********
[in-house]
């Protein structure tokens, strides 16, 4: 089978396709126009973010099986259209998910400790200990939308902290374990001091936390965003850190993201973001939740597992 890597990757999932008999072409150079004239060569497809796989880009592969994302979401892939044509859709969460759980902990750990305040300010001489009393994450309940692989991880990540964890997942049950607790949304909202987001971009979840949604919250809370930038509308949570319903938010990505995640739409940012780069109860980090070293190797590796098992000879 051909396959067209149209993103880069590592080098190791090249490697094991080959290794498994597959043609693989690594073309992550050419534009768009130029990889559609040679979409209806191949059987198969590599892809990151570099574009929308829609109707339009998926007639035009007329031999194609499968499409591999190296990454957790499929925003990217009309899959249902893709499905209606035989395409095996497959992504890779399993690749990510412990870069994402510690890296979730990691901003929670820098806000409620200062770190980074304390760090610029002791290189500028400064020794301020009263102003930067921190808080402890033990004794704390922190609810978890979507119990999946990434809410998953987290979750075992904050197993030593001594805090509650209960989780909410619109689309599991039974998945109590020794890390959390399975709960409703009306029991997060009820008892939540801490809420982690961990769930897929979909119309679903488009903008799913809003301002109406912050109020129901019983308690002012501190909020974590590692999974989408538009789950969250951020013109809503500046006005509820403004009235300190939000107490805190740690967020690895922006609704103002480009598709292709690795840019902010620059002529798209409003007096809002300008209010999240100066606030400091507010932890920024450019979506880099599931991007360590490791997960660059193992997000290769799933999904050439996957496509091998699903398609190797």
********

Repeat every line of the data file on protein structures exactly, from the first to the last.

[in-house]
């Protein structure tokens, strides 16, 4: 089978396709126009973010099986259209998910400790200990939308902290374990001091936390965003850190993201973001939740597992 890597990757999932008999072409150079004239060569497809796989880009592969994302979401892939044509859709969460759980902990750990305040300010001489009393994450309940692989991880990540964890997942049950607790949304909202987001971009979840949604919250809370930038509308949570319903938010990505995640739409940012780069109860980090070293190797590796098992000879 051909396959067209149209993103880069590592080098190791090249490697094991080959290794498994597959043609693989690594073309992550050419534009768009130029990889559609040679979409209806191949059987198969590599892809990151570099574009929308829609109707339009998926007639035009007329031999194609499968499409591999190296990454957790499929925003990217009309899959249902893709499905209606035989395409095996497959992504890779399993690749990510412990870069994402510690890296979730990691901003929670820098806000409620200062770190980074304390760090610029002791290189500028400064020794301020009263102003930067921190808080402890033990004794704390922190609810978890979507119990999946990434809410998953987290979750075992904050197993030593001594805090509650209960989780909410619109689309599991039974998945109590020794890390959390399975709960409703009306029991997060009820008892939540801490809420982690961990769930897929979909119309679903488009903008799913809003301002109406912050109020129901019983308690002012501190909020974590590692999974989408538009789950969250951020013109809503500046006005509820403004009235300190939000107490805190740690967020690895922006609704103002480009598709292709690795840019902010620059002529798209409003007096809002300008209010999240100066606030400091507010932890920024450019979506880099599931991007360590490791997960660059193992997000290769799933999904050439996957496509091998699903398609190797």